Sisterhood of Salaam Shalom

Posted on September 1, 2017

Beth Borrus has a bold vision for the future: Jews and Muslims learning about and respecting one another’s cultures, breaking down walls of misinformation and mistrust, building lasting friendships and living in harmony.

Promoting such an interfaith concept truly spoke to Beth as she began to learn more about Sisterhood of Salaam Shalom (SoSS), a national women’s organization with 150 chapters across the country dedicated to growing the relationships between Jewish and Muslim women in order to fight negative stereotypes, hatred and prejudice. Members pursue these goals by sharing stories with one another, cooking together, doing charitable endeavors for the community and, most importantly, listening to each other. Women from both faiths have varied backgrounds, with many working in diverse professional fields, raising families and enjoying their faith.

Beth first heard about the group through Jodi Siegal, then chair of TBE’s Social Action Committee. “It’s really very interesting,” said Beth, who began attending SoSS meetings at the Islamic Center of Hunterdon County in Flemington and went to a SoSS national conference last December at Drew University in Madison to learn more about interfaith connection. “I can’t explain the magic of it, but it is magical. I think it’s a really exciting time. It’s very inspirational to be part of this.”

Pam D’Amato, along with Randi Schweriner and Jodi Bogen, is co-leader of the Raritan Valley chapter of SoSS, which serves Somerset and Hunterdon counties. Pam, who is Muslim, first became involved with Sisterhood of Salaam Shalom in early 2016, after spending decades working with interfaith groups in an effort to mitigate negative perceptions, media coverage and stereotypes about Muslims. She is also a former New Jersey outreach coordinator for SoSS.

The Raritan Valley chapter meets once a month, on average. The group hopes to do family brunches on occasion, however, as a way for the group to strengthen its bonds and deepen friendships through meeting one another’s families. Currently, the chapter is trying to keep its numbers stable because of the size of the group: 24 Muslim and Jewish women. Pam notes that the ideal group size is typically 10-12 women, 16 maximum, and chapters are typically built along geographic lines. The national office tries to keep the numbers of Jewish and Muslim women equal within each chapter. The best way for interested women to get involved is to go to On the site, under the “What We Do” tab, there is a tab for joining a chapter.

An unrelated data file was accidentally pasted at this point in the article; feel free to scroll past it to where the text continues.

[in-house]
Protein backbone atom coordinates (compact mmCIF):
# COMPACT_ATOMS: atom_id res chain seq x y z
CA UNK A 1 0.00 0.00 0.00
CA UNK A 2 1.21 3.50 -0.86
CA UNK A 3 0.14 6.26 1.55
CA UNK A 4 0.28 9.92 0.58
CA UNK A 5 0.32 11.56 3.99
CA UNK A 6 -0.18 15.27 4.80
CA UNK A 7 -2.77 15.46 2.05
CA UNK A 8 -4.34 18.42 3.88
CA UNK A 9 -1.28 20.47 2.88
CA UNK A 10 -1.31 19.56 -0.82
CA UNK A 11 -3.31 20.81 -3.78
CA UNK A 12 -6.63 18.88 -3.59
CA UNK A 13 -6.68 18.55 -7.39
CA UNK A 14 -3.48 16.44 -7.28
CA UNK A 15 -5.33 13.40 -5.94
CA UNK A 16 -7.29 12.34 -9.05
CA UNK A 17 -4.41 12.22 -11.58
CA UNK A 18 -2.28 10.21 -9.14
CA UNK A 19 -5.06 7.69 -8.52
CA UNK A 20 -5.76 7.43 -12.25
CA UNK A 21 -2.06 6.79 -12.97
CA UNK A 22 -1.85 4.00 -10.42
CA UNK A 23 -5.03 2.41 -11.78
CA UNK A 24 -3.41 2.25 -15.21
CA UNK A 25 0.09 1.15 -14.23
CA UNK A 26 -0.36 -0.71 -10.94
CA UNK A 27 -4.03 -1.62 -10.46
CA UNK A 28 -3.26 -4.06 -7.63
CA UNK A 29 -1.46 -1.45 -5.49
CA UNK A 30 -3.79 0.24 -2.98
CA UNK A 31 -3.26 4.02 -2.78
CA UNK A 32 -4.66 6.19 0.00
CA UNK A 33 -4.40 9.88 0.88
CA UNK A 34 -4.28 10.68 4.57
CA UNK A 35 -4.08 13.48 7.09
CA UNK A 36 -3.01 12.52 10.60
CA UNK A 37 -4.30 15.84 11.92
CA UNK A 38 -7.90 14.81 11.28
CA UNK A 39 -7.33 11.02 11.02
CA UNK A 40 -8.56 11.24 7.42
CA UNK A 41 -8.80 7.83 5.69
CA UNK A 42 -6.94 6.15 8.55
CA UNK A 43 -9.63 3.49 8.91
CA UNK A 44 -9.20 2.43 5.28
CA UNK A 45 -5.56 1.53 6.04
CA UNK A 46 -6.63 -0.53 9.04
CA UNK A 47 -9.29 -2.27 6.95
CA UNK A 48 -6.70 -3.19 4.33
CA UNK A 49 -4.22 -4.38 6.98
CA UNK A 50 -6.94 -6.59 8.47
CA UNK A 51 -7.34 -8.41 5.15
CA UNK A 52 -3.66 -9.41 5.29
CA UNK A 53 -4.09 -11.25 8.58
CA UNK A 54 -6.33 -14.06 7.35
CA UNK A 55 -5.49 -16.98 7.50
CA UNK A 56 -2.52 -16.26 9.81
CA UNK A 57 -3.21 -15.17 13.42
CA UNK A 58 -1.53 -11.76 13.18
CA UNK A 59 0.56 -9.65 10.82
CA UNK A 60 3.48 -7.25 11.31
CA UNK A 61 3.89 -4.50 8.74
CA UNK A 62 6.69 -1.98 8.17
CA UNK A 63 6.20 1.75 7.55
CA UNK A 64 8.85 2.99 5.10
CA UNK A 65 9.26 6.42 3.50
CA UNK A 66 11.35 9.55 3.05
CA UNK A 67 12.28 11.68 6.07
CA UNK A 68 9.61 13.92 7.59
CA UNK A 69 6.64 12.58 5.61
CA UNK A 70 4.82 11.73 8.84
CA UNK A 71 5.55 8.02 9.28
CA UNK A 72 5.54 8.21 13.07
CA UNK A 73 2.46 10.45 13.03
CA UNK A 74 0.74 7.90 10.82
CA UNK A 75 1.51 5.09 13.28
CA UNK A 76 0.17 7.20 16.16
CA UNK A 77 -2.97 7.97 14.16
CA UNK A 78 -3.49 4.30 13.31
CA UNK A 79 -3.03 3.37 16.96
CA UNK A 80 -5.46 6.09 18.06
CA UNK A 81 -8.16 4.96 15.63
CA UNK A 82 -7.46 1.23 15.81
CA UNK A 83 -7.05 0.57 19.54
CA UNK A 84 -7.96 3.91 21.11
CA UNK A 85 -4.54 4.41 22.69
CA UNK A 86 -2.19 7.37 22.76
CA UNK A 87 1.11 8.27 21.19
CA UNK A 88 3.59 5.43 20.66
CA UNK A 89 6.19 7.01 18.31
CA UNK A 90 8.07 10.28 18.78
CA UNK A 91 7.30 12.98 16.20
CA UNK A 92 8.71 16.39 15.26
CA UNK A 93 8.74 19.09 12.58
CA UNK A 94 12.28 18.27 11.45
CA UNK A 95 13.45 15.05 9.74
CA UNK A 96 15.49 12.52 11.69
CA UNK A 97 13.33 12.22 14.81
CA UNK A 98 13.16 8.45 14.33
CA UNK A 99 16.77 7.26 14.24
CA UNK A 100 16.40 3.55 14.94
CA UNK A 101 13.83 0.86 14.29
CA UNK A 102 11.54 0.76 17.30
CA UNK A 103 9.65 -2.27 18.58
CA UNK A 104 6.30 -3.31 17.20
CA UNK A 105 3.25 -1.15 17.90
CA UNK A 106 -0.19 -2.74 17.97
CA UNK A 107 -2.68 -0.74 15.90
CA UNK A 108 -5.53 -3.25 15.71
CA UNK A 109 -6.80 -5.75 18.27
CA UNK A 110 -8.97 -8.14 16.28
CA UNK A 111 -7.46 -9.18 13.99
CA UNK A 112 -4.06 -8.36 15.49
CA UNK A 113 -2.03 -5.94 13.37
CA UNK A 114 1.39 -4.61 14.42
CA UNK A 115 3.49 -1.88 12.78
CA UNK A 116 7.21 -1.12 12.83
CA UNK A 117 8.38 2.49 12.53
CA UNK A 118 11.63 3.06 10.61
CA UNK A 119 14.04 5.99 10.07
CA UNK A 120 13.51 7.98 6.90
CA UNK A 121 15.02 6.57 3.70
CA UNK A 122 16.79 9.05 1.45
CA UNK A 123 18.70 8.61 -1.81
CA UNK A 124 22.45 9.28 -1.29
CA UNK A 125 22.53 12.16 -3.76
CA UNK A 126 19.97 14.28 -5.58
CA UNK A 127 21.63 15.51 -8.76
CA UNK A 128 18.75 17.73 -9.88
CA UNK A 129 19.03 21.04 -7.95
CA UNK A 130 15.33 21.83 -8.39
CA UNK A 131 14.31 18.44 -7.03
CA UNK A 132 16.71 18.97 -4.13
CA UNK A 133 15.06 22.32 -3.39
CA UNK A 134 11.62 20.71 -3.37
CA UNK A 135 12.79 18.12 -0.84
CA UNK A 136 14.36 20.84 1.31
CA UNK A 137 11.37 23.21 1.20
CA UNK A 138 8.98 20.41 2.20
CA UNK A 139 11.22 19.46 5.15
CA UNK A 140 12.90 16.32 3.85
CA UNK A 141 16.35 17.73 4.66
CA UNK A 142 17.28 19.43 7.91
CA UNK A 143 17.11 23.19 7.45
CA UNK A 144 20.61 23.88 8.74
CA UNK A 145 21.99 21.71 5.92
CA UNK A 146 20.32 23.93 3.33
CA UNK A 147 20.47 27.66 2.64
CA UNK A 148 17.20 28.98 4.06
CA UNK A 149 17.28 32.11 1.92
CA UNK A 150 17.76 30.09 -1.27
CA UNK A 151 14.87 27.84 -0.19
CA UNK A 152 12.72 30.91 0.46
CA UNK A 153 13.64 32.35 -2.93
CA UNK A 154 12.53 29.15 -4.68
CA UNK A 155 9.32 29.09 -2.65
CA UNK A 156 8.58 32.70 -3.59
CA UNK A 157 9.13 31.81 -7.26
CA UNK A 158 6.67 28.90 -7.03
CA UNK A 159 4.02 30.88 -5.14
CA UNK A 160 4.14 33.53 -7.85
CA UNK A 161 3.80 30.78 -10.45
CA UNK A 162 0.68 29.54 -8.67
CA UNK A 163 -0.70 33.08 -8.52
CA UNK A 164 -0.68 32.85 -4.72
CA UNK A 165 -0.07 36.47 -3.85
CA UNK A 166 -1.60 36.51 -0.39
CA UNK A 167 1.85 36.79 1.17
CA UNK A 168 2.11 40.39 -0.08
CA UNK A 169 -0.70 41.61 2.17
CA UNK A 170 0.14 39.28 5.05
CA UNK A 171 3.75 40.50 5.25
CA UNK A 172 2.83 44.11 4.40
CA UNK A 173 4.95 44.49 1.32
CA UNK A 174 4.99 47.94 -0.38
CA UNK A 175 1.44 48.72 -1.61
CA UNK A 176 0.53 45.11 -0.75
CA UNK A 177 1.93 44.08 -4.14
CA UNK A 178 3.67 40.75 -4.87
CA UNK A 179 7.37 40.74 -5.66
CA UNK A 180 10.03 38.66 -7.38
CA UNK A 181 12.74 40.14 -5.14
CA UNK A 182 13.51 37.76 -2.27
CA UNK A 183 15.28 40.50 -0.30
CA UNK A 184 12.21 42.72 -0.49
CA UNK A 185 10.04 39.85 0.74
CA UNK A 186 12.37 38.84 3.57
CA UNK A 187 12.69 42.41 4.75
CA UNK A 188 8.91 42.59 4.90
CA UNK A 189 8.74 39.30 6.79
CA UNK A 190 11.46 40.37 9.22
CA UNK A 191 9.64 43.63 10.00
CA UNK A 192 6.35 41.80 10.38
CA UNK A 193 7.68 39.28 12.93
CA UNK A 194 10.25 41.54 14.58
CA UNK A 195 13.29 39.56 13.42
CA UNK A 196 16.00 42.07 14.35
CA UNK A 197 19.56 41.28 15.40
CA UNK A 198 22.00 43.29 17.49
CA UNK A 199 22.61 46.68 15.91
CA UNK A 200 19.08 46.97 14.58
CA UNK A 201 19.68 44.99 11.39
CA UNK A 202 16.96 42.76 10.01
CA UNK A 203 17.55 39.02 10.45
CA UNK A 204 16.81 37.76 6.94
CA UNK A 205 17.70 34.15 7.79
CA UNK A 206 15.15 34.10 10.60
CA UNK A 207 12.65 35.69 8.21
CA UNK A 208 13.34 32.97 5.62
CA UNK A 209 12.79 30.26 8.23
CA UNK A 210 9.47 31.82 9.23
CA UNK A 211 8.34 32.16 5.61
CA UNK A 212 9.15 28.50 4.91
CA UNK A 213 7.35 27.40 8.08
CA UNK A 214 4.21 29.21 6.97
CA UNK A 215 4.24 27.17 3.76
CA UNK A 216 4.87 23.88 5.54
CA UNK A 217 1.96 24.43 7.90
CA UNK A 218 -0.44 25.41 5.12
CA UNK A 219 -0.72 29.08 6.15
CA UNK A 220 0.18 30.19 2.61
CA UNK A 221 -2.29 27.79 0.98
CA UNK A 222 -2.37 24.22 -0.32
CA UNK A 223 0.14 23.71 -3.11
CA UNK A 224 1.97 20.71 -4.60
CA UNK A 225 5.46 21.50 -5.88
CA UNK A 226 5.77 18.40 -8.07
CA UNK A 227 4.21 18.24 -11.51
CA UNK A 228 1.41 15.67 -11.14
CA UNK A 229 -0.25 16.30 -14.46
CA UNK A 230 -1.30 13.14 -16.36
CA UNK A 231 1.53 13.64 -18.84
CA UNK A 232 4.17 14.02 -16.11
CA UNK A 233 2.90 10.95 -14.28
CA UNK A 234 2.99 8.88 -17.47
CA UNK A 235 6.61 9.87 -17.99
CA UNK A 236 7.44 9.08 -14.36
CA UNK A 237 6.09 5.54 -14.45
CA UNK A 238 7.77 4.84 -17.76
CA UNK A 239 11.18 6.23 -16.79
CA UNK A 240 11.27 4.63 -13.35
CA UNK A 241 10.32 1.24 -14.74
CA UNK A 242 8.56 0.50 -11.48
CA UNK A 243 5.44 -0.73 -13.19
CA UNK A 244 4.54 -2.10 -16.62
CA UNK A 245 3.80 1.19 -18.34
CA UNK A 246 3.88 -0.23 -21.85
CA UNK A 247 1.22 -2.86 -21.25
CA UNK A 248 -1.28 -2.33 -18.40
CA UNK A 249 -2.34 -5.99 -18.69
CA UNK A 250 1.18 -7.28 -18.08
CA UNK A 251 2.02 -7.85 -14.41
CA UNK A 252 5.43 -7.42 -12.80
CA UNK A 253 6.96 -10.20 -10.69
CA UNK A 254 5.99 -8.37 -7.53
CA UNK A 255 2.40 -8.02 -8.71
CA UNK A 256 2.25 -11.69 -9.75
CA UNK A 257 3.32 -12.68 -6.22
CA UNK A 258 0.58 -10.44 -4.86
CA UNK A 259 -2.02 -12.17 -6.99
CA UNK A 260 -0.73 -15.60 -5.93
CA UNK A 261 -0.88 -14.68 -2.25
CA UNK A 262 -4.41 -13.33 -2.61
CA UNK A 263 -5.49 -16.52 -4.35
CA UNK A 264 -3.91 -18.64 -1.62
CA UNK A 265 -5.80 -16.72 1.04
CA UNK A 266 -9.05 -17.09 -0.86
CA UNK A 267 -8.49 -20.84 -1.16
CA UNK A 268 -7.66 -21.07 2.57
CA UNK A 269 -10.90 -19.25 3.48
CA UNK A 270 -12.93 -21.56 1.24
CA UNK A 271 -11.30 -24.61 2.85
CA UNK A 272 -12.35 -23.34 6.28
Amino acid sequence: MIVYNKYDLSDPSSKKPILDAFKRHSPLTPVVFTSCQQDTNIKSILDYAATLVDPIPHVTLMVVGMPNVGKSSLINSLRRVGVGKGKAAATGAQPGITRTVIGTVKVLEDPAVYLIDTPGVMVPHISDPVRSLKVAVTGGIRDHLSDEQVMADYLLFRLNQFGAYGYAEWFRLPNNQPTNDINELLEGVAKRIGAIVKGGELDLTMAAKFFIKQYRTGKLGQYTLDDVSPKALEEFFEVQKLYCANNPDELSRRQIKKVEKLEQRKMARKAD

Pam explained that programming for SoSS is based on research that shows if people of very different backgrounds come together in a safe space, they can develop common interests and bonds of friendship. The theory behind that research has been proven countless times, she said.

“Every time our chapter has a meeting and women share something about their faith or beliefs, there is a mutual nodding of heads as we all kind of remark at how similar our traditions, holidays and beliefs are,” Pam said. “It’s beautiful to behold.”

Beth, too, had early exposure to different traditions and also lived in a different culture for a number of years. As a teacher, she has worked with Muslim students, and as a musician, she has had the opportunity to listen to and appreciate Arabic music. Add in her natural curiosity, and it’s no wonder Beth wanted to learn more — and be a part of — Sisterhood of Salaam Shalom.

“I am an educator,” Beth emphasized. “I have zero patience for hate and disrespect for anyone.” Pam understands there are many who are skeptical about Jews and Muslims bonding and developing friendships, but points out that the path to peace must start somewhere.

“In order for peace and understanding to occur, someone has to make a move toward friendship. If people like Robi Damelin of ‘Path to Peace,’ an Israeli and Palestinian organization, can lead the way in Israel/Palestine, why can’t others of us who are not as severely impacted make similar attempts at peace and reconciliation?” Pam reasoned. “In the final analysis, we are all human and want the same things: peace and prosperity for our families, enough to eat, and a little leisure.”

For more information about Sisterhood of Salaam Shalom, visit:

Originally published in the September-October 2017 Shofar. For more, visit the Shofar archives.